Thursday, March 14, 2013

Update from MIPIM

The class of 2014 arrived in Cannes, France on Monday to attend MIPIM 2013. My fellow students and I have already immersed ourselves in a variety of conference sessions and networking events with industry experts from around the world.

The Private Equity Real Estate session included a terrific conversation about markets across the globe. As the biggest private equity player, the United States was discussed first and throughout, mainly by Morgan Stanley's Michael Levy. Levy cited strong fundamentals in the United States as a preferred area for investment. AEW Europe's Russell Jewell, head of private equity, stated that his company is raising a United States opportunistic fund, and that his American partners are still nervous about leverage from the recent financial crisis. Francois Trausch, CEO of GE Real Estate's Asia Pacific division, stated that there is a long, deep trend of increasing Asian money into United States and Europe, especially Koreans entering the core/core+ markets at fair value.
Focused on the Eurozone, Jewell is finding value-add assets to turn them into core assets for institutional investors. He cites liquidity as an important factor, and that it must be present when one goes to sell assets. Additionally, investors are searching for real estate practitioners, not financial engineers, and, in the same vein, he very much pictures a pure leverage play as much less preferable than a real estate fundamental play.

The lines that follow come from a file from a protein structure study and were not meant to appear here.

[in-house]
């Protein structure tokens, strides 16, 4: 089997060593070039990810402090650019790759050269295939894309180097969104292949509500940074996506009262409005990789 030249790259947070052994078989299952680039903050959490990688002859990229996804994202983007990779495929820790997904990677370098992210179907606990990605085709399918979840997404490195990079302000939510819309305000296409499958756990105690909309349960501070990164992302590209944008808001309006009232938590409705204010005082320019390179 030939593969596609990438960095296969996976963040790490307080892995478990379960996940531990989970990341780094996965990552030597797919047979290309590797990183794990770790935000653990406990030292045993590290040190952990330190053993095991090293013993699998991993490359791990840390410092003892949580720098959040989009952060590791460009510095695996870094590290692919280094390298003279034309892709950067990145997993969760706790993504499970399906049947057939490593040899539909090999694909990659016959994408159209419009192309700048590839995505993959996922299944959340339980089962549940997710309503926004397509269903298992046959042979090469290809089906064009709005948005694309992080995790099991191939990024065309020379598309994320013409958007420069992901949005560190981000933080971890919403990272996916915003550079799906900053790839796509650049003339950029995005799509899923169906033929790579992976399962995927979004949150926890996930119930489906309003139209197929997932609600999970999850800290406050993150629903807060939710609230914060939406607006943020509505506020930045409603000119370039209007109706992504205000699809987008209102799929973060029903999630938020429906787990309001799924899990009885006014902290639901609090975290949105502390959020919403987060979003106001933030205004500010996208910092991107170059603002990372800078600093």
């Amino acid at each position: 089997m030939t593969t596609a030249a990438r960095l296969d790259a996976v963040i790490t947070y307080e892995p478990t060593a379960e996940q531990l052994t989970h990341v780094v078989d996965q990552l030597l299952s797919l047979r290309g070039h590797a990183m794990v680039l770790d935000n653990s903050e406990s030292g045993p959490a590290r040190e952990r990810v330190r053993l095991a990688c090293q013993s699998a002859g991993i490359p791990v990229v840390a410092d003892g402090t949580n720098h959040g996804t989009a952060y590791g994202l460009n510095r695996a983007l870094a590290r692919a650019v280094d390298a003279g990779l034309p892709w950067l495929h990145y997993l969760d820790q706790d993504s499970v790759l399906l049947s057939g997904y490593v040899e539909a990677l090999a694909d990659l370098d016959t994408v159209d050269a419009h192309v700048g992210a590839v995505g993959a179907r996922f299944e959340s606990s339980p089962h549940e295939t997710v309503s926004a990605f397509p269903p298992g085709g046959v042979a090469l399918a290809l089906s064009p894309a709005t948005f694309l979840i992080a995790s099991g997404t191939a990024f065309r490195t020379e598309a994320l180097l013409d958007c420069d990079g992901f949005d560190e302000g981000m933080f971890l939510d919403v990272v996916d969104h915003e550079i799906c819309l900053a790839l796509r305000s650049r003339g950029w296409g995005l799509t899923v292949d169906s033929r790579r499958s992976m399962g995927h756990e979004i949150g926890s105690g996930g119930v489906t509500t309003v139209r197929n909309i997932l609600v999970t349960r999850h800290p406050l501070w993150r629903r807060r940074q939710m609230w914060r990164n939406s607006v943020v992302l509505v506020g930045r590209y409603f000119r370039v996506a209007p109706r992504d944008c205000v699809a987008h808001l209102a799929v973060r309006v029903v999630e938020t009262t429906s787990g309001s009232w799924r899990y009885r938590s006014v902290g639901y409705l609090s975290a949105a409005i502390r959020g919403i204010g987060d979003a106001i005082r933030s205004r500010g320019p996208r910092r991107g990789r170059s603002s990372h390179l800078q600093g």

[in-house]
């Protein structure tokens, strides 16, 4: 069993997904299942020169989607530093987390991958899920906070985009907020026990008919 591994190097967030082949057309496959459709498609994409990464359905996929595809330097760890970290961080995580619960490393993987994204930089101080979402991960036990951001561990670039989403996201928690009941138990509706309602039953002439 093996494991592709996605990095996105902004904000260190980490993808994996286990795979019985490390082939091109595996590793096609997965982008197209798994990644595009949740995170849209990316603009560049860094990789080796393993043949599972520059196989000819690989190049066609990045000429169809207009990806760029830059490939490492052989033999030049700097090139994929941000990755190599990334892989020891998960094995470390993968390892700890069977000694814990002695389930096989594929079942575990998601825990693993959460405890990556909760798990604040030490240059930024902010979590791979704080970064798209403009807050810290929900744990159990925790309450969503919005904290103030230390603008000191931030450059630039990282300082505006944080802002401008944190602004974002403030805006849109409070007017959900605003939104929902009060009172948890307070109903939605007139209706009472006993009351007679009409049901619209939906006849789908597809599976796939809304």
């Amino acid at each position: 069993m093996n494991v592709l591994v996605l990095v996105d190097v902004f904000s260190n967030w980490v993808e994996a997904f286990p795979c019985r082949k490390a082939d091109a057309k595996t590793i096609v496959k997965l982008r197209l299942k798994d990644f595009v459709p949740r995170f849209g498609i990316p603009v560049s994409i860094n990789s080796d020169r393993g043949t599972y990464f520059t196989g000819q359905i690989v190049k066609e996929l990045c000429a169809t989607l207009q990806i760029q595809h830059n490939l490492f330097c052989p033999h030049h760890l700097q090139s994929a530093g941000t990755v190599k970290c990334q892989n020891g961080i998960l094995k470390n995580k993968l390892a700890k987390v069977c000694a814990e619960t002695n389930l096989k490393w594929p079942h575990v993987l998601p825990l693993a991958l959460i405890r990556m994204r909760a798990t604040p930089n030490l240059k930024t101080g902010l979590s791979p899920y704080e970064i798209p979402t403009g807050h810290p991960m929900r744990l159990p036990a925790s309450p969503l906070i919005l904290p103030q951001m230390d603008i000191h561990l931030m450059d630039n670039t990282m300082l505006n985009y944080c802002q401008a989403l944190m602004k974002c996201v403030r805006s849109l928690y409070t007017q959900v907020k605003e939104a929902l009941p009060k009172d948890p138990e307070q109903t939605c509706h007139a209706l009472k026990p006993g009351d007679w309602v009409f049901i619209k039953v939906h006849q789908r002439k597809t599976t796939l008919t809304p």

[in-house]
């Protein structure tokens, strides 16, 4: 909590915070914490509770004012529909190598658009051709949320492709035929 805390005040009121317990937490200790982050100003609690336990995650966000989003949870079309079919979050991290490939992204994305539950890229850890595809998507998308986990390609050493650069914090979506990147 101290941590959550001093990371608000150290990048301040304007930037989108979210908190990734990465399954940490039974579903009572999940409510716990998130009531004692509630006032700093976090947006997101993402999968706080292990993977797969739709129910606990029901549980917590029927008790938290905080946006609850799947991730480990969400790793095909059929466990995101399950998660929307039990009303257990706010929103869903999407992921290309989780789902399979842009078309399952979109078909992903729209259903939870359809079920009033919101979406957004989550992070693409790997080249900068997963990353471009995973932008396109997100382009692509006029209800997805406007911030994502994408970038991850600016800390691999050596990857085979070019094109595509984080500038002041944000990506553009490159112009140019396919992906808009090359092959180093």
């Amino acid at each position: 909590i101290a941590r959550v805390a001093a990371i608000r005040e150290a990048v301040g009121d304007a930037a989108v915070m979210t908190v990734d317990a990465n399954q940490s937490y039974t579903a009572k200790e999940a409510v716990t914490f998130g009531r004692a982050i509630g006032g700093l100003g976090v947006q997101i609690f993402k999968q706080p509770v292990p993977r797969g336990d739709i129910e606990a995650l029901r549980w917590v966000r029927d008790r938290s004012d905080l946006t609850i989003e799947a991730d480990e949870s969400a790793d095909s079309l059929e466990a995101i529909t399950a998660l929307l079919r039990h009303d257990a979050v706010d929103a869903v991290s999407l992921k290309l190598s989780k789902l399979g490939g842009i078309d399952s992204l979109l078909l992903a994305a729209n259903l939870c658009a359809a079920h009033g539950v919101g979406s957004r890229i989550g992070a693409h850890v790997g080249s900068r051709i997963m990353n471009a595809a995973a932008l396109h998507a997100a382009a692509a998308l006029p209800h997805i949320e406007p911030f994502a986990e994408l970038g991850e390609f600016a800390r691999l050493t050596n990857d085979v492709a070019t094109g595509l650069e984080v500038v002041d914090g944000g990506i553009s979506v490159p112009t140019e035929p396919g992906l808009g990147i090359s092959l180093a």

Speaking about Asia, Trausch offered that it should not be viewed as one market, and that China will eventually have to clean up distressed assets, but won't today.
As far as the general private equity world, Jewell focuses on capital raising and not fund raising as a more flexible approach, with managerial discretion as essential. Morgan Stanley is focused on an ability to underwrite individual properties within loan pools.
Speaking about debt funds, the speakers were largely in agreement that investors have more and more appetite, but lending is focusing on all of the same assets, with banks also coming for these same opportunities. There are more senior debt funds, but not replacing the bank financing. Mezzanine funds are believed to be going deeper into the capital structure than they probably should.

Jonathan Brown comes to Madison from Washington, DC, where he managed downtown Class A office buildings for Tishman Speyer. Jonathan plans to leverage his prior experience with financial and analytic tools gained during the MBA program to eventually start his own real estate investment firm. 


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